Calling The Congregation
Calling The Congregation. God is hungry and waiting to be fed. This hunger is reflected each day, children starving stood in long soup kitchen lines and in the panicked voices of desperate fathers searching for a way to put food on the table for their families. Each day their numbers grow as God waits to be fed, the text of Matthew 25 resounding in repetition. When God's creatures are hungry, God is hungry. Through the living witness of my work I have come to believe that our God is one who laments with us and feels the depths of our pain.
“For I was hungry and you fed me, I was thirsty and you gave me something to drink, I was a stranger and you welcomed me, I was naked and you gave me clothing…Truly I tell you, whatever you did for one of the least of these brothers and sisters of mine, you did for me.” –Matthew 25:35-40, NIV
What Is God’s Dream?
If people were taught to ask “What am I to do with my life—my whole life—in light of my faith?” or “What is my part in God’s dream?” the question of whether people have been called to the congregation might become more clear.
“The Calling of the Congregation.” although we talk about the congregation as a vocation, it is at least as accurate to talk about a vocation choosing us, of a call being given and of us hearing or not hearing, listening or not listening, responding or not responding. We think of our work—your work—as creating space for the hearing and practices of listening and pathways to responding. This is necessary work because it is not easy to hear and listen, much less respond. He cautioned us that the call is hard to hear:
The danger is that there are so many voices, and all in their ways sound so promising. The danger is that you will not listen to the voices that speak to you through the seagull mounting the gray wind, say, or the vision in the temple, that you do not listen to the voice inside you or to the voice that speaks from outside but specifically to you out of the specific events of your life, but that instead you listen to the great blaring, boring, banal voice of our mass culture, which threatens to deafen us all by blasting forth that the only thing that really matters about your work is how much it will get you in the way of salary and status.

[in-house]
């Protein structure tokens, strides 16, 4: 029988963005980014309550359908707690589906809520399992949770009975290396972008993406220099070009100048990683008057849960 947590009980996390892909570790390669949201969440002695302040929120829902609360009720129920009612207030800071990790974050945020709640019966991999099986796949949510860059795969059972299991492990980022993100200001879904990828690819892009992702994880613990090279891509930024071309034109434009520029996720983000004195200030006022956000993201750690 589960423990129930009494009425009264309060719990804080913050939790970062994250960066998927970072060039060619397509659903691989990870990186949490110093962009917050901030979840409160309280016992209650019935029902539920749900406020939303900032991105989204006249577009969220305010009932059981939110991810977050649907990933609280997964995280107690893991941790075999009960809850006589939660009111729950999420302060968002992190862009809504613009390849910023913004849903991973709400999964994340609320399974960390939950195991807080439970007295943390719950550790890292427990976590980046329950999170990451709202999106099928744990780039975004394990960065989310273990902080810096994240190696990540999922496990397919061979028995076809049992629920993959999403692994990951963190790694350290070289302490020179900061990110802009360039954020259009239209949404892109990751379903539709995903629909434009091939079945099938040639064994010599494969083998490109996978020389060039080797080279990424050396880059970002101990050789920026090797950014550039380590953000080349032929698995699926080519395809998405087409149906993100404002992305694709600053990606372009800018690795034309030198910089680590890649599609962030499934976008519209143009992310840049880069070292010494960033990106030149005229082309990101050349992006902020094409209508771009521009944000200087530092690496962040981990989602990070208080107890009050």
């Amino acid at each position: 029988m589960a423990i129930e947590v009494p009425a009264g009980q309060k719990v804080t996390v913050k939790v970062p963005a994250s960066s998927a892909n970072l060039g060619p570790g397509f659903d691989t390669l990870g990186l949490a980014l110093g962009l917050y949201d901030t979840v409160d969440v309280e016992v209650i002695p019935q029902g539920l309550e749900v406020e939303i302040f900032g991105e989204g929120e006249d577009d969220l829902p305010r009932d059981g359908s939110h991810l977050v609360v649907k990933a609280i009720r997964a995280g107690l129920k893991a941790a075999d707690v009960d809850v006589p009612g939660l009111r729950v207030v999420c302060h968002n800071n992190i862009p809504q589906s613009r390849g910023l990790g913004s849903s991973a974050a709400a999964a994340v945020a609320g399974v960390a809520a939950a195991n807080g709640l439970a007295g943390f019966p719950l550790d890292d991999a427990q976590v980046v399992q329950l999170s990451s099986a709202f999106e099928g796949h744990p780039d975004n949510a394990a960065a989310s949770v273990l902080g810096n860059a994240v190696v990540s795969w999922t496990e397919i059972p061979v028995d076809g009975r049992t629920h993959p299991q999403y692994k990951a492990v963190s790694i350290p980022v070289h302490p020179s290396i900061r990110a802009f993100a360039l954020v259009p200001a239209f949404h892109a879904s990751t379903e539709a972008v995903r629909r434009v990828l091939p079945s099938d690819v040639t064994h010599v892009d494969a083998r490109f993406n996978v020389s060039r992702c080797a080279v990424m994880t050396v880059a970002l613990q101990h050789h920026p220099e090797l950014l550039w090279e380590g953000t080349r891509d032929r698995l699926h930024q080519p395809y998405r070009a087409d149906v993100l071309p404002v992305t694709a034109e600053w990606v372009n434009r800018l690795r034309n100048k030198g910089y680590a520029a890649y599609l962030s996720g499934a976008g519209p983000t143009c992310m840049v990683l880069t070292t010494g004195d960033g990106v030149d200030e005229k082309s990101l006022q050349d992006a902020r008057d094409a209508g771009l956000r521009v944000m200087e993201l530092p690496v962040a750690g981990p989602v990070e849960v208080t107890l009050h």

How much harder is it to listen now? How much harder is it to hear what Howard Thurman calls the “sound of the genuine.” In a speech by that name, Thurman says, "There is something in every one of you that waits and listens for the sound of the genuine in yourself. It is the only true guide you will ever have. And if you cannot hear it, you will all of your life spend your days on the ends of strings that somebody else pulls."
Our world desperately needs people who don’t spend their lives on the ends of strings somebody else pulls. We live at a hinge point in history. Technology challenges what it means to be human, earth’s survival is imperiled, and the definition and structure is constantly changing. You don’t need convincing that at this hinge point in history the world cries out for good, creative faithful and smart leaders to respond to its needs and the people in our care are at risk of not hearing, not listening and not responding.
Therefore, we come to this moment in time, to meet this call, rejoicing in the abundance of resources we have and the blessedness of our own limitations. We don’t have time to waste. Our children need us. Our society depend on us. So let us share in this work together of leading new generations, and those not yet born, to respond to the call and to change the world.